We were very grateful to have Liz Venema, DeAnna Armario, and Kim Hunt as our agents from Keller Williams in the purchasing and selling of our home.  They are a wonderful team:  caring, knowledgeable and experienced professionals with a wealth of information.  Any time we needed an answer to our questions, one or all of them were ready at hand to help us.  You can count on them to help in every step of the way from giving sound advice to staging of our home.  They helped us to minimize our furniture to highlight space, added decor to freshen up our house, and showcased our house with professional pictures and clever marketing.

All in all, Liz and DeAnna took the time to get to know our needs and delivered what we wanted.  At the end, you don’t simply gain a house of your dreams, but two new friends. We would highly recommend Liz and DeAnna as Your Agents.

Janet and Tibor Szikszai

Spendy properties supporting the recovery.

Pricier Properties Lead the Recovery

Steve Cook | Real Estate Economy Watch |  Mon, October 28, 2013 | link

More than 11% of homes sold over the past 12 months had a sales price over $500,000, sales growth was highest among homes in above-median-priced categories not entry level starter homes according to a new analysis by an economist at the National Association of Realtors.

 

In spite of the price variation by region, when summed to the regional level the median sales price for all regions of the US except the West falls into the $100,000 to $250,000 price range. The median price is the point at which the middle-priced home sold. By definition, half of homes in an area sold at a higher price and half of homes sold at a lower price than the median, according to Danielle Hale, a research economist at NAR.

Roughly a fifth of homes sold for less than $100,000 a year ago and that share shrank in September 2013 to 17.4 percent. One year ago, homes sold at $500,000 or more were roughly 10 percent of the market; they now comprise more than 11 percent of recently sold homes, Hale wrote in a post on NAR’s site.

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Facts about first-time buyers…

First-Time Buyers: What Research Tells Us

Realtor.com | link

In 2009, first-time buyers comprised an unprecedented 47 percent of the market, most likely due to the federal tax credit and historic affordability, according to the National Association of Realtors®’ 2009 Profile of Home Buyers and Sellers. And housing economists predict that 2010 will be an even bigger year for first-timers.

Who are these people, and what do they want?

– Most are married. Forty-nine percent are a married couple. Single females comprise a quarter of first-time buyers, and single males account for just 12 percent.

– They’re young. More than half—53 percent—are between the ages of 24 and 34. And 12 percent are younger than 24.

– They’re diverse. Twenty-two percent are part of a minority group, compared with 13 percent of repeat buyers. Six percent speak a language other than English, and 12 percent were not born in the United States.

– They like the ‘burbs. Even though 22 percent purchase in an urban area, the suburbs continue to be the most popular locale, with 52 percent buying there. The third most popular spot is a small town.

– They take their time. First-time buyers take an average of 12 weeks to find their home, compared with 10 weeks for repeat buyers.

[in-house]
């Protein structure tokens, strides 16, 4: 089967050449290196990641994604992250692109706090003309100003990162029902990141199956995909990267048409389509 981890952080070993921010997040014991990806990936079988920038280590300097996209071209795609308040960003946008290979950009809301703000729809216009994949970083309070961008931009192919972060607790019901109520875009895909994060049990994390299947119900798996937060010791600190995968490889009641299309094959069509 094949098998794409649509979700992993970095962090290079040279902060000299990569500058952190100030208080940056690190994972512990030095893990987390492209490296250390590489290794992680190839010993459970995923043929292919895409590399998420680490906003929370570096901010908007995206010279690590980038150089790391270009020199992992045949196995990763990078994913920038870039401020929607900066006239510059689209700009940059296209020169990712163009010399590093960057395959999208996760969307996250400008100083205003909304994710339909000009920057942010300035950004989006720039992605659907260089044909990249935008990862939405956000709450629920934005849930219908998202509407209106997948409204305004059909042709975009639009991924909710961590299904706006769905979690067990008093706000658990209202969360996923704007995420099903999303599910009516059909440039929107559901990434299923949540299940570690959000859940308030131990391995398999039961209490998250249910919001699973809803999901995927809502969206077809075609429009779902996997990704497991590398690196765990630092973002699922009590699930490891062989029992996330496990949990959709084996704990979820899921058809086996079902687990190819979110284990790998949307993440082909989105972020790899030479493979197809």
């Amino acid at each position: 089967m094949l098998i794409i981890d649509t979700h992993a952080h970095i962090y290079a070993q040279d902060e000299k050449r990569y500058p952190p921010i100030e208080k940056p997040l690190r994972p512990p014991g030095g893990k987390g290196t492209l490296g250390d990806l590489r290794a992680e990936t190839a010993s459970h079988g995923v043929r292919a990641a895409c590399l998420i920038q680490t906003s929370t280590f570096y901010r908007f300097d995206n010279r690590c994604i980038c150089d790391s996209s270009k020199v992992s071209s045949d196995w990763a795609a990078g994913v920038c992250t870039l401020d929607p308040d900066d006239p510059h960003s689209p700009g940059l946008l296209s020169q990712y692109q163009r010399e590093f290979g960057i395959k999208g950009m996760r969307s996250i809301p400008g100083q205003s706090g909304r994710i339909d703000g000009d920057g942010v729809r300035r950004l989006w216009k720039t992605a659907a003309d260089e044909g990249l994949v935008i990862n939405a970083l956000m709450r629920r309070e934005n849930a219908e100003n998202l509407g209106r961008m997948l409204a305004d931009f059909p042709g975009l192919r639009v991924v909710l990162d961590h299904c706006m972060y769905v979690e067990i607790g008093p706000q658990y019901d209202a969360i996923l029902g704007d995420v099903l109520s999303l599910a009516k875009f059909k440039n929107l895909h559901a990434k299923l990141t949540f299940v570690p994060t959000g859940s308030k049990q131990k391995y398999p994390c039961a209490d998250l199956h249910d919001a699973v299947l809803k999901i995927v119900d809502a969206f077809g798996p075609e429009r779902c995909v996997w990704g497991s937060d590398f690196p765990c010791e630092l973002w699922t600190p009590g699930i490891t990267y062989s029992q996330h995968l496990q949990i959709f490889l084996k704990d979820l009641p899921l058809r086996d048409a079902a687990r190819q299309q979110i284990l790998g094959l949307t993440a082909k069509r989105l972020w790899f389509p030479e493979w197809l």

– They’re not afraid of foreclosures. Eleven percent of first-timers bought a home in foreclosure, and 56 percent considered it. Only 9 percent of repeat buyers bought a foreclosure, and just 41 percent considered it.

– They’re most likely to use a referral. Fifty-three percent found their agent through a referral, compared with 36 percent of repeat buyers, many of whom sought the services of their previous agent.

How Men, Women Differ on Home Buying

Daily Real Estate News | Tuesday, November 05, 2013 | link

Men are from Mars, women are from Venus — and that couldn’t be more true when it comes to home buying. According to Prudential Real Estate’s third-quarter Consumer Outlook Survey, men and women are quite different when it comes to what they value most about home ownership and the process of buying and selling.

Women enjoy the home search more than men, with 87 percent of women versus 77 percent of men saying they like looking at homes, the survey finds. More women associate home ownership with “pride,” “accomplishment,” or “independence,” while men tend to associate it with “control over living space” and “more space for my family.”

“As the real estate market strengthens and household formation grows, men and women approach the buying-selling process from different angles,” says Earl Lee, president of Prudential Real Estate. “What’s most interesting is the dynamic that exists among couples and the role that agents play in balancing couples’ real estate objectives.”

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Home buyers demand energy efficiency…

What Home Buyers Want Most in Their New Homes

Melissa Dittmann Tracey | REALTOR(R) Magazine | March 25, 2013  | link

During the housing boom days, media rooms, wine cellars, and large expansive bonus rooms were all the rage. But ask today’s home shopper what they want most from their home and their wish-lists have gotten much more practical.

Today, it’s all about energy efficiency.

In fact, four of the top most desired home features center around saving energy, according to a new study released by the National Association of Home Builders, “What Home Buyers Really Want.”

With rising utility costs, more home buyers are thinking not just about the price of buying a home — but also how are they going to maintain it and keep it affordable once they move in?

Ninety-four percent of home buyers say they want energy-rated appliances; 91 percent want an energy-star rating for the entire home, 89 percent say they want energy-star related windows, and 88 percent want ceiling fans, according to the NAHB study.